A report this month from consulting firm McKinsey & Company says market forces and technology are changing the role of the agent in the property/casualty insurance distribution.
The report, titled “Agents of the Future: The Evolution of Property and Casualty Insurance Distribution,” advises that to adapt and thrive, P/C agents must deepen their expertise and focus on their operational efficiency. The 28-page report can be found at McKinsey & Company’s website (a PDF file).
The McKinsey report takes a critical look at the agency business landscape. The report points to the “new economic realities” that have blurred the once clear division of labor between carrier and agent. Carriers are now interacting more directly with customers, at lower cost and often with more consistent service levels — but agent commission structures remain largely unchanged.
These new realities are leading many carriers to reconsider how they allocate their distribution budgets and what role agents should play in the system, according to the report.
The report cited four major trends that are transforming the agent’s traditional role:
• A diminished role in risk selection and pricing: The increasing sophistication and accuracy of predictive models and the rise in straight-through underwriting are decreasing the agent’s role in risk selection in both personal and small commercial lines.
• The rise of multichannel: The walls between distribution channels (agent, online, phone, self-service) are crumbling, most notably in personal auto. Customers jump from one channel to another as they move from information-gathering to purchase and beyond.
• The ascendance of the carrier brand: Carriers have invested billions of dollars building and strengthening their brands, and consumers increasingly identify with their carrier rather than their agent.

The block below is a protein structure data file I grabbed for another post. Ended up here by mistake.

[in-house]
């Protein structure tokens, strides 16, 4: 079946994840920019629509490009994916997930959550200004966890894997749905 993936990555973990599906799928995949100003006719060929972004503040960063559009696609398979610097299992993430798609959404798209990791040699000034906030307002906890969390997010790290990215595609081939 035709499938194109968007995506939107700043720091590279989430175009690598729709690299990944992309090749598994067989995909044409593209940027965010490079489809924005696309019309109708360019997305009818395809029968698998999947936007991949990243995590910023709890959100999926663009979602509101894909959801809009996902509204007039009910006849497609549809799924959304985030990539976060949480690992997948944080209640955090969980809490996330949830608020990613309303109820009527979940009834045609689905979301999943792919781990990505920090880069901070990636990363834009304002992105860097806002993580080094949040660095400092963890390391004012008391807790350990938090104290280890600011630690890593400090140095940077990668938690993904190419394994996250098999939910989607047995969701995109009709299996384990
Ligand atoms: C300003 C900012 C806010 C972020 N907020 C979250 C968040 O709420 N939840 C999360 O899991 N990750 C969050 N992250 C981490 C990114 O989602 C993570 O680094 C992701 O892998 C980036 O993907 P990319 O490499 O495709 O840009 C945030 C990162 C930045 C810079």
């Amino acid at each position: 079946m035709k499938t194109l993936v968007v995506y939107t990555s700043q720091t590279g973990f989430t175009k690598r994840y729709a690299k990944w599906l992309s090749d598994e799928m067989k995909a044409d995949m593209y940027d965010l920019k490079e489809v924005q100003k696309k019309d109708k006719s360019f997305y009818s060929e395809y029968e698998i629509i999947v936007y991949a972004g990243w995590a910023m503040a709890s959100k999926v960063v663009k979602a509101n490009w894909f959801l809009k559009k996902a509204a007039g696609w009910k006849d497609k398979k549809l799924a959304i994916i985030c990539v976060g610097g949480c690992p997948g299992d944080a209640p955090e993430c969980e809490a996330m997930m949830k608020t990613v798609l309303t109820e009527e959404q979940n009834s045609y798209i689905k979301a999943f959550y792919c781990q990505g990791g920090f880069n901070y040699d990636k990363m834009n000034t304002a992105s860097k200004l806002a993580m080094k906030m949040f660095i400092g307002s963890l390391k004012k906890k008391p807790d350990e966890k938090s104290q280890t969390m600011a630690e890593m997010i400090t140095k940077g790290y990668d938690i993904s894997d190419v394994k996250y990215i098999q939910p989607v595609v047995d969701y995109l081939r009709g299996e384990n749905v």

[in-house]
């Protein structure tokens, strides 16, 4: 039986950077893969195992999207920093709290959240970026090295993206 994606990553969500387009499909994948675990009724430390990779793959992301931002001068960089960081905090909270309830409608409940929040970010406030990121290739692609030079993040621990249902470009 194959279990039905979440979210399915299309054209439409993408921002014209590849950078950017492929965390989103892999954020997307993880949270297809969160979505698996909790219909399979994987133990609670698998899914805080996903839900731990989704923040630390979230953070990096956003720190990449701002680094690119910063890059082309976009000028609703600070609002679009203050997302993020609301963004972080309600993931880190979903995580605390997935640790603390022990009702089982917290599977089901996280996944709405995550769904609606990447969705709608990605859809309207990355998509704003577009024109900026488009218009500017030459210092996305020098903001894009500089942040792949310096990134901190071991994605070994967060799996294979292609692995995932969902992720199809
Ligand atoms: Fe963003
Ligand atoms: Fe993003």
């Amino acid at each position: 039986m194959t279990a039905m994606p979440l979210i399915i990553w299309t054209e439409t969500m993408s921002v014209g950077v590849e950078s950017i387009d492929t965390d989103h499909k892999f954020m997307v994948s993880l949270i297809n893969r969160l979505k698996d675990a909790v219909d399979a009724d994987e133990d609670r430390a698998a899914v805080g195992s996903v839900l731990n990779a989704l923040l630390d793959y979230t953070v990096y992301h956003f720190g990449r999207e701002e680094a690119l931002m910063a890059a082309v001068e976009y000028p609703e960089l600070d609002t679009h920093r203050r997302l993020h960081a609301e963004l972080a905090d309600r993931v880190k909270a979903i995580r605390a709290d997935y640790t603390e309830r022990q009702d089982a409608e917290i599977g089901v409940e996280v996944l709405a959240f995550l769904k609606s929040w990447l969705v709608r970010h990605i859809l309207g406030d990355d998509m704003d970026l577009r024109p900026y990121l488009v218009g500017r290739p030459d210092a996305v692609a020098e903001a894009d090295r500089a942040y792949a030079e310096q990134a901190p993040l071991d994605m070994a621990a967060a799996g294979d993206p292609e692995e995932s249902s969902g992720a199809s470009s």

• Commoditization in personal auto: Auto insurance accounts for 70 percent of personal lines premiums. Many agents report that auto acquisition has the thinnest margins of any line and can even be unprofitable. These numbers “paint a difficult picture for future profitability.”
The report said that as carriers operate in this more complex distribution landscape, their investments must be balanced across a number of areas, e.g. direct channels, advertising and the creation of contact centers.
“This shift is putting pressure on their ability to maintain the level of commissions they pay to agents. Inevitably, carriers will need to consider rewarding agents more directly for those efforts that uniquely add value, such as retention and cross-selling,” according to McKinsey.
To succeed in this changing environment, the report advised that there are three core capabilities that agents must develop:
• Defining and reaching a target market: Successful agents will move beyond the local market paradigm and take a broader view of their market with clearly defined target customer segments and associated product offerings. They will need to increase their digital presence, expand their communication channels, e.g. social media, and find new ways to meet potential customers, e.g. affinity groups.
• Expertise: The broader retail market has created an appetite for more tailored, personalized products, which translates into a demand for more customized and deep expertise from insurance advisors. Consumers will turn to agents for advice on holistic insurance packages for their personal needs or for industry-tailored advice on small commercial policies.
• Operational efficiency and scale: Technology will be a source of increased operational efficiency, but increased scale will also be required. To achieve scale, agents can grow organically or through acquisition or by banding together with other small agencies or outsourcing certain functions to carriers or third-party providers. Agents may also need to search for new revenue sources, such as life insurance, group benefits or tax advice.
The McKinsey report said many agents are “not currently positioned to succeed” in a world where scale and operational efficiency, sophisticated marketing tactics and deep product expertise are critical. But on a brighter note, the report said several agency models are already doing well, including traditional commercial lines agents; large multi-line agents; agents with leveraged or lower-cost models; teams of specialized agents; small niche, expertise-driven agents; and small virtual agents.
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